RE: Tea tree oil Tea tree oil is toxic to cats! Cats have died just from being bathed with it.

Replied by Mary
(Stavanger, Norway)
04/27/2009
1 out of 5 stars

Warning

Tea Tree Oil is an absolute no-no for cats. And Pointsettia should be upgraded to extremely dangerous: our cat was on a drip for two days following ingestion of a small bit of dried up leaf. Apparently grapes (and raisins) are also deadly - we once had a cat who was passionate about fruit cake! This last info comes from FAB - the British charity dedicated to Feline welfare (fabcats.co.uk) where you will find lots of useful information on 'cat management' - and poisons.

Replied by Jaxomsride
(Leeds, England)
03/04/2010

We have used tea tree oil as a topical application to treat wounds and to bathe our cats in order to treat fleas. The tea tree oil has always been dilute and has never had any harmful effect on them.

On the other hand my husband who has been sensitised to it does react badly if he comes in contact with it. It might be the cats who have found it "toxic" have either been given it in its concentrated form, or like my husband have had an extreme allergic reaction.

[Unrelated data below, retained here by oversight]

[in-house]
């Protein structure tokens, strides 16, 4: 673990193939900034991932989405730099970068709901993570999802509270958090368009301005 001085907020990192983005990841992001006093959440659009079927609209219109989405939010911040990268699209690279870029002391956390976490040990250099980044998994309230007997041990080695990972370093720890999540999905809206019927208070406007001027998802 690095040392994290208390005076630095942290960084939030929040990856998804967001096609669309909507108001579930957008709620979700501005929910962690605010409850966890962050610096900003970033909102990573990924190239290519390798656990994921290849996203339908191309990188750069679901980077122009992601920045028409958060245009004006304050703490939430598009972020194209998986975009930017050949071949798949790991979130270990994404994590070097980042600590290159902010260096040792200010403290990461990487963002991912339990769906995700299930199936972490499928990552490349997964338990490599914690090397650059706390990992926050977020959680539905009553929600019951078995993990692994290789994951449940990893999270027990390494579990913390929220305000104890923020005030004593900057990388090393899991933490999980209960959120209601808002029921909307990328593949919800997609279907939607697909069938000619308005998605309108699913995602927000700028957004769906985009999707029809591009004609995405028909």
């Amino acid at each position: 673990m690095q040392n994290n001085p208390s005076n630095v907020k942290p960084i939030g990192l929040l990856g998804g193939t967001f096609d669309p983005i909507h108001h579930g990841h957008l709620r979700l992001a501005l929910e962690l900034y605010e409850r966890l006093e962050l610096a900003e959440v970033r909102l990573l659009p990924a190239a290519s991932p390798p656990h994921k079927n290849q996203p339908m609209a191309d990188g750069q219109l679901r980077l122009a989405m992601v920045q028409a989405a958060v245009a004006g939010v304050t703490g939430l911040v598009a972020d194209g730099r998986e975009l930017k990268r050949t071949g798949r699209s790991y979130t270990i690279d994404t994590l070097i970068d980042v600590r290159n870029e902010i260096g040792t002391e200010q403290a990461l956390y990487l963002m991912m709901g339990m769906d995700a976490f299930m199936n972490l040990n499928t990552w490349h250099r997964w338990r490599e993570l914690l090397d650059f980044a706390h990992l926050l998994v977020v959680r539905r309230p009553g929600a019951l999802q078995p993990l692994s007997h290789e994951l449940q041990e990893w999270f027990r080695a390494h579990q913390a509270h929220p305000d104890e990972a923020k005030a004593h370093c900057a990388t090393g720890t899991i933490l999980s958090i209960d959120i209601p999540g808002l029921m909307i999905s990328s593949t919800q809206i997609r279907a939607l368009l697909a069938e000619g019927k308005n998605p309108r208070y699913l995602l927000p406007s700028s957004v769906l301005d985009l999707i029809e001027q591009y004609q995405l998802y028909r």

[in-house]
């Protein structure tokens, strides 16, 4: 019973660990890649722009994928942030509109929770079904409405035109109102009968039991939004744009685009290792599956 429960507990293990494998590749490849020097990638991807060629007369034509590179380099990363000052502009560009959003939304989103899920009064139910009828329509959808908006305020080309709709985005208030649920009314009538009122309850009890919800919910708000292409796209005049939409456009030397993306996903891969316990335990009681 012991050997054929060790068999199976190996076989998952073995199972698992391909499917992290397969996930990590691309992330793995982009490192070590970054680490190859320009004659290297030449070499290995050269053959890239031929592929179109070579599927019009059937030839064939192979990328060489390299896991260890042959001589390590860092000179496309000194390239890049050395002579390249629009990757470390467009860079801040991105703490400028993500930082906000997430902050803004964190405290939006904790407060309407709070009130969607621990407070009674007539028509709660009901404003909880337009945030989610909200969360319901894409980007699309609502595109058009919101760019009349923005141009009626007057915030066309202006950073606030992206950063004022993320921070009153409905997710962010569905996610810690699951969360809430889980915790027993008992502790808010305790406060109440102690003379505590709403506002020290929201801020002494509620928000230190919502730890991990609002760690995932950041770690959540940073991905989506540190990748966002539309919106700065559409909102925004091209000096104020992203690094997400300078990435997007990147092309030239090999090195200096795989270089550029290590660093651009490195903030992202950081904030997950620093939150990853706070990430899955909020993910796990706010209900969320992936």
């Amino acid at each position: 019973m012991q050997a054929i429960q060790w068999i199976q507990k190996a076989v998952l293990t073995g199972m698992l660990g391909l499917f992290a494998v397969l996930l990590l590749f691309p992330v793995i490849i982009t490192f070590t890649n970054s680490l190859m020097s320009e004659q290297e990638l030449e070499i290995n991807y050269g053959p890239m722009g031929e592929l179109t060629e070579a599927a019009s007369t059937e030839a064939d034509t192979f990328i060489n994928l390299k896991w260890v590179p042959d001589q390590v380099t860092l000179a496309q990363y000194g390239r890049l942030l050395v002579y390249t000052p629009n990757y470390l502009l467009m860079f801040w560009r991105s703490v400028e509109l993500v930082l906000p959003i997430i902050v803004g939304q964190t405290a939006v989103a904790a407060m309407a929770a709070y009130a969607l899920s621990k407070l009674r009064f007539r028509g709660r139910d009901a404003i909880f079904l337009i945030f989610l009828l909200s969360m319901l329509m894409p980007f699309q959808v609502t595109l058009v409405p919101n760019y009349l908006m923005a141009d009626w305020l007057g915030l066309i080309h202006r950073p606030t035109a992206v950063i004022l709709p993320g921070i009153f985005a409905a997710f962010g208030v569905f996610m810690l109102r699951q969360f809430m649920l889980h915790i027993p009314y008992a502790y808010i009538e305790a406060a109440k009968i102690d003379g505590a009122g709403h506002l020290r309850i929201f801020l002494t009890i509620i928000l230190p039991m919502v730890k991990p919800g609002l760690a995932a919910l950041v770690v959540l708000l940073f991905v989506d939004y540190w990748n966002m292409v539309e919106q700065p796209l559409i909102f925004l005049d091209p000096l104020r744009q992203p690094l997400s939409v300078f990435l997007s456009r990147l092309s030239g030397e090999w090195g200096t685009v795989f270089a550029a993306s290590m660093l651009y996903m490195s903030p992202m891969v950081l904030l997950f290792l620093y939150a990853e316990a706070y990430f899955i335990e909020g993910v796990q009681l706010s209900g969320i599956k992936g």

Replied by Stacey
(Pittsburgh, Pa)
12/22/2011

I find this strange that tea tree oil is toxic. I have a product called Bitter Barrier made with tea tree oil for dogs AND cats that I used to stop the cats from eating our artificial Xmas tree. I used it a lot and they actually got used to it and continued chewing on it and they never had ANY side effects??

Replied by Julie
(Indianapolis, In Indiana)
04/11/2012
1 out of 5 stars

Warning

You may not see any symptoms but the toxicity stays in their system and builds up in their liver over time poisoning your beloved pet and then one day your cat won't eat and has become ill for no apparent reason. Please check the list of poisons before using any essential oil even on yourself. You will find out that all essential oils are poisonous to your cat.


Trumpet Vine

Posted by Dot (Rosedale, Ms) on 09/01/2011

I have never seen the trumpet vine listed as a poisonous plant. My 9 week old pup ate leaves and chewed on a stem of this plant while in the playyard and may not live. She salivated extremely and is hypersensitive. She also had a seizure, maybe more, since I immediately got her to the vet. What does one do for this plant poisoning? She has been given a steriod shot and benadryl shot upon arrival, and when seizured, was given valium. Also, fluids have been given. What else can be done?

Replied by Carrie
(Northern Calif, Usa)
09/30/2014

My 60# Staffie was vomiting every few mins throughout the night until only liquid was expelled. Clearly I had to stop the vomiting and could not afford another vet bill. Per Dr Richard Pitcairn's advise in his great book, I bought homeopathic Ipecac, crushed 3 pellets (do not touch) and put it down his throat. This stopped the vomiting within mins! He had a dry cough for days. I called and his vet said the acid and vomiting retching. I tried Hydrogen Peroxide several times but it was like water.